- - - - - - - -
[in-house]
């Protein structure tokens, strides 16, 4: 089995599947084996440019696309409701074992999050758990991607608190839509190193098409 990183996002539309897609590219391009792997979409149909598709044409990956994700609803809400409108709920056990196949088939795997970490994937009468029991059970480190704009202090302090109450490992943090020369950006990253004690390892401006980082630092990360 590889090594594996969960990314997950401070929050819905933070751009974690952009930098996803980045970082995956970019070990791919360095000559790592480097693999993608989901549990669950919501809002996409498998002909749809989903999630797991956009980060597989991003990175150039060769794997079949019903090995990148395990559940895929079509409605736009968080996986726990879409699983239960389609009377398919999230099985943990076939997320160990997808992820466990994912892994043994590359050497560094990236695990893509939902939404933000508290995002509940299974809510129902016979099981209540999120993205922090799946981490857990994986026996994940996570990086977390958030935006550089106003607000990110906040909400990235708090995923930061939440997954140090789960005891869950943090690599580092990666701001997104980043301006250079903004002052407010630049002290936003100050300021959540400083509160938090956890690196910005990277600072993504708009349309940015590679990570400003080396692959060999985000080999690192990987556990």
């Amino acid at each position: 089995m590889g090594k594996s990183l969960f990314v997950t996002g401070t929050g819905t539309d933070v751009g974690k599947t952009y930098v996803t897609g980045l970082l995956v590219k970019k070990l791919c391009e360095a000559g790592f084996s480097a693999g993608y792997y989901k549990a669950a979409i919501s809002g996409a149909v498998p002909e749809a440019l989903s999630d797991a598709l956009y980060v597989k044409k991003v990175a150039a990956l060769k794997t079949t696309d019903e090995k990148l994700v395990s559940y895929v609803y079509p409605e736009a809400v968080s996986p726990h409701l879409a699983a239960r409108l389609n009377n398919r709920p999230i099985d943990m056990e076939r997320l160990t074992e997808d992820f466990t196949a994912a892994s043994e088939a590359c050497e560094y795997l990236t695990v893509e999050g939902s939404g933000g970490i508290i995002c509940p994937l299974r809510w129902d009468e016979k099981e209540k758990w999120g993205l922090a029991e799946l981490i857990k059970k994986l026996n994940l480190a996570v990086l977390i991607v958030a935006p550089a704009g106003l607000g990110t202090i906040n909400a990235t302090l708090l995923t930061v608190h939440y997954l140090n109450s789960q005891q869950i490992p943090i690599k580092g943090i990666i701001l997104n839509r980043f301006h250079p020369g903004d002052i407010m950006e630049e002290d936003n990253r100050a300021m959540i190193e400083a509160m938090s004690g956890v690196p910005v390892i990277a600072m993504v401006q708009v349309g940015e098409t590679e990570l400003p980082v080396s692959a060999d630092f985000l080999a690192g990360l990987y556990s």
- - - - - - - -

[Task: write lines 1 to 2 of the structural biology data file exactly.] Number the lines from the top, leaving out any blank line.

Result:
[in-house]
């Protein structure tokens, strides 16, 4: 089995599947084996440019696309409701074992999050758990991607608190839509190193098409 990183996002539309897609590219391009792997979409149909598709044409990956994700609803809400409108709920056990196949088939795997970490994937009468029991059970480190704009202090302090109450490992943090020369950006990253004690390892401006980082630092990360 590889090594594996969960990314997950401070929050819905933070751009974690952009930098996803980045970082995956970019070990791919360095000559790592480097693999993608989901549990669950919501809002996409498998002909749809989903999630797991956009980060597989991003990175150039060769794997079949019903090995990148395990559940895929079509409605736009968080996986726990879409699983239960389609009377398919999230099985943990076939997320160990997808992820466990994912892994043994590359050497560094990236695990893509939902939404933000508290995002509940299974809510129902016979099981209540999120993205922090799946981490857990994986026996994940996570990086977390958030935006550089106003607000990110906040909400990235708090995923930061939440997954140090789960005891869950943090690599580092990666701001997104980043301006250079903004002052407010630049002290936003100050300021959540400083509160938090956890690196910005990277600072993504708009349309940015590679990570400003080396692959060999985000080999690192990987556990």